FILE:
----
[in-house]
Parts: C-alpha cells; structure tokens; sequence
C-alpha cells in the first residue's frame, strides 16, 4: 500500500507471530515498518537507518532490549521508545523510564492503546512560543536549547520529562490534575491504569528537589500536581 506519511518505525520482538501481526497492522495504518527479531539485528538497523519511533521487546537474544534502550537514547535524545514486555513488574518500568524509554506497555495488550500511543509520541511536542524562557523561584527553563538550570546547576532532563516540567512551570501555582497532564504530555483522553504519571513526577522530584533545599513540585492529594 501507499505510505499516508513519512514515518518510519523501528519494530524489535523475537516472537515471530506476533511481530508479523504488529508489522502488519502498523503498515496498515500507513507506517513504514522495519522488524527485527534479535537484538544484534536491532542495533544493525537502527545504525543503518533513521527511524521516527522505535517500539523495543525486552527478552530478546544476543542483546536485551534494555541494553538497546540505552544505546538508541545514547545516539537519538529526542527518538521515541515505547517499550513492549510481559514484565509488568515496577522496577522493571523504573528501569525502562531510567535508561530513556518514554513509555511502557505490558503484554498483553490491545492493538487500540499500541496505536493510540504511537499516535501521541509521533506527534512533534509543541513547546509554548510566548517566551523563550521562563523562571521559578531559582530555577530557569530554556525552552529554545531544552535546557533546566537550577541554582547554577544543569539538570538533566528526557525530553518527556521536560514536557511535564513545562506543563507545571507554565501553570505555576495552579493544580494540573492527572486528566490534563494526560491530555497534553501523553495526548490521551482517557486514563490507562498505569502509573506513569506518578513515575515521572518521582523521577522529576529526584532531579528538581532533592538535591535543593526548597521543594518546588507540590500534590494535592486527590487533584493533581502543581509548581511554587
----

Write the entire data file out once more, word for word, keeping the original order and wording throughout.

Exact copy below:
[in-house]
Parts: C-alpha cells; structure tokens; sequence
C-alpha cells in the first residue's frame, strides 16, 4: 500500500507471530515498518537507518532490549521508545523510564492503546512560543536549547520529562490534575491504569528537589500536581 506519511518505525520482538501481526497492522495504518527479531539485528538497523519511533521487546537474544534502550537514547535524545514486555513488574518500568524509554506497555495488550500511543509520541511536542524562557523561584527553563538550570546547576532532563516540567512551570501555582497532564504530555483522553504519571513526577522530584533545599513540585492529594 501507499505510505499516508513519512514515518518510519523501528519494530524489535523475537516472537515471530506476533511481530508479523504488529508489522502488519502498523503498515496498515500507513507506517513504514522495519522488524527485527534479535537484538544484534536491532542495533544493525537502527545504525543503518533513521527511524521516527522505535517500539523495543525486552527478552530478546544476543542483546536485551534494555541494553538497546540505552544505546538508541545514547545516539537519538529526542527518538521515541515505547517499550513492549510481559514484565509488568515496577522496577522493571523504573528501569525502562531510567535508561530513556518514554513509555511502557505490558503484554498483553490491545492493538487500540499500541496505536493510540504511537499516535501521541509521533506527534512533534509543541513547546509554548510566548517566551523563550521562563523562571521559578531559582530555577530557569530554556525552552529554545531544552535546557533546566537550577541554582547554577544543569539538570538533566528526557525530553518527556521536560514536557511535564513545562506543563507545571507554565501553570505555576495552579493544580494540573492527572486528566490534563494526560491530555497534553501523553495526548490521551482517557486514563490507562498505569502509573506513569506518578513515575515521572518521582523521577522529576529526584532531579528538581532533592538535591535543593526548597521543594518546588507540590500534590494535592486527590487533584493533581502543581509548581511554587